A site can be crawled from any number of Googlebot IP addresses, and so blocking all except one doesn't help in throttling crawling.
If you verify the site in Webmaster Tools, we have a tool you can use to set a slower crawl rate for Googlebot, regardless of which specific IP address ends up crawling the site.
Let me know if you need more help.
Edit Detailed instructions to set a custom crawl rate:
1. Verify the site in Webmaster Tools.
2. On the site's dashboard, the left hand side menu has an entry
called Site Settings. Expand that and choose the Settings submenu.
3. The page there has a crawl rate setting (last one). It defaults to
" Let Google determine my crawl rate (recommended)". Select
"Set custom crawl rate" instead.
4. That opens up a form and choose his desired crawl rate in crawls per second.
If there is a specific problem with Googlebot, you can reach the team as follows:
1. To the right hand side of the Crawl Rate setting is a link called
"Learn More". Click that to open a yellow box.
2. In the box is a link called Report a problem with Googlebot which
will take you to form you can fill out with full details.
Instead of completely disregarding Crawl-Delay, why not support it up to a maximum value that is deemed sensible? This would prevent people from completely shooting themselves in the foot, and it would surely be better than completely disregarding it.
I would think that the number of people who (a) know how to create a valid robot.txt file, (b) have some idea of how to use the "crawl-delay" directive and (c) write a "shoot-themselves-in-the-foot" worthy error is vanishingly small.
As opposed to --for illustrative purposes-- the vanishingly small number of people who know how to block IP addresses and manage to get their site to disappear from Google's listings?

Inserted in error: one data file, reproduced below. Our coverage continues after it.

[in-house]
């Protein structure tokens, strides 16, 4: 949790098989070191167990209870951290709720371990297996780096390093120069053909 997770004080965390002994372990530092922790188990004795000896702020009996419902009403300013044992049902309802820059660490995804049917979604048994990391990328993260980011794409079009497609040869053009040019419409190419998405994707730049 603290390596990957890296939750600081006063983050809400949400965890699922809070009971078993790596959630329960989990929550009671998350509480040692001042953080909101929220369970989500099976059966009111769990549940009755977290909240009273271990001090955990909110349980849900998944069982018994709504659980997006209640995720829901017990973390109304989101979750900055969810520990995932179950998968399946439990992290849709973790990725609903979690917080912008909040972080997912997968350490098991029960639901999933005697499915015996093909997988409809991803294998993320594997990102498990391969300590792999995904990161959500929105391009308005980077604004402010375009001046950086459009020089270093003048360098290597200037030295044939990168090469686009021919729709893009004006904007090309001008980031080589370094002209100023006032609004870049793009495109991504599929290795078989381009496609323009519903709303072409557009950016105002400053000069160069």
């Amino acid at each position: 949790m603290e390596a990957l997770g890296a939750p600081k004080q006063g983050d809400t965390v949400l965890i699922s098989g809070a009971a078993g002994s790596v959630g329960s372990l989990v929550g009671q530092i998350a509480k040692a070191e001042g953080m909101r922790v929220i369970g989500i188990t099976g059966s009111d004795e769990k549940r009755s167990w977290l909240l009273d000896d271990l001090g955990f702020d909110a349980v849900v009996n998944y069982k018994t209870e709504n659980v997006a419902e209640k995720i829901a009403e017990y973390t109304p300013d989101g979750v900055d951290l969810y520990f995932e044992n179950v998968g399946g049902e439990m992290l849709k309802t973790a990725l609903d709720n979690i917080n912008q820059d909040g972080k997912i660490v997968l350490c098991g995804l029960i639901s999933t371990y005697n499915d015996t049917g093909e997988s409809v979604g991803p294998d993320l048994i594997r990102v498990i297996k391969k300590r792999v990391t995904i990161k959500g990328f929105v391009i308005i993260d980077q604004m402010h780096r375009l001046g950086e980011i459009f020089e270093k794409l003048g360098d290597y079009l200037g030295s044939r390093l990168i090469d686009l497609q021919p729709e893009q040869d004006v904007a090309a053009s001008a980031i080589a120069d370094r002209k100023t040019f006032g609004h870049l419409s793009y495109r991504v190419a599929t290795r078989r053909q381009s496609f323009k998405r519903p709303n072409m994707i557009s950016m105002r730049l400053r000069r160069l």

A few years ago, I did pretty much the same thing myself. Thankfully the late summer was our slow season and the site recovered pretty quickly from my bone-headed move, but the split second after I realized what I've done was bone-chilling.
I think just about everyone has thought at some point that they understood how something worked, only to have had things go pear-shaped on them.
The lesson: people are not fully knowledgeable about everything, even the smart and talented ones.
"You would not believe the sort of weird, random, ill-formed stuff that some people put up on the web: everything from tables nested to infinity and beyond, to web documents with a filetype of exe, to executables returned as text documents. In a 1996 paper titled "An Investigation of Documents from the World Wide Web," Inktomi Eric Brewer and colleagues discovered that over 40% of web pages had at least one syntax error".
We can often figure out the intent of the site owner, but mistakes do happen.
The number of webpages with HTML that's just plain wrong (and renders fine!) is staggering. I often wonder what the web would be like if web browsers threw an error upon encountering a syntax error rather than making a best effort to render.
The downside is maintainability. If your website follows the rules, you can be pretty confident that any weird behaviour you see is a problem with the browser (which is additional context you can use when googling for a solution). If your website requires browsers to quietly patch it into a working state, you have no guarantees that they'll all do it the same way and you'll probably spend a bunch of time working around the differing behaviour.
Obviously, that's not a problem if you already know exactly how different browsers will treat your code, or you're using parsing errors so elemental that they must be patched up identically for the page to work. For example, on the Google homepage, they don't escape ampersands that appear in URLs (like href="http://example.com/?foo=bar&baz=qux — the & should be &). That's a syntax error, but one that maybe 80% of the web commits, so any browser that couldn't handle it wouldn't be very useful.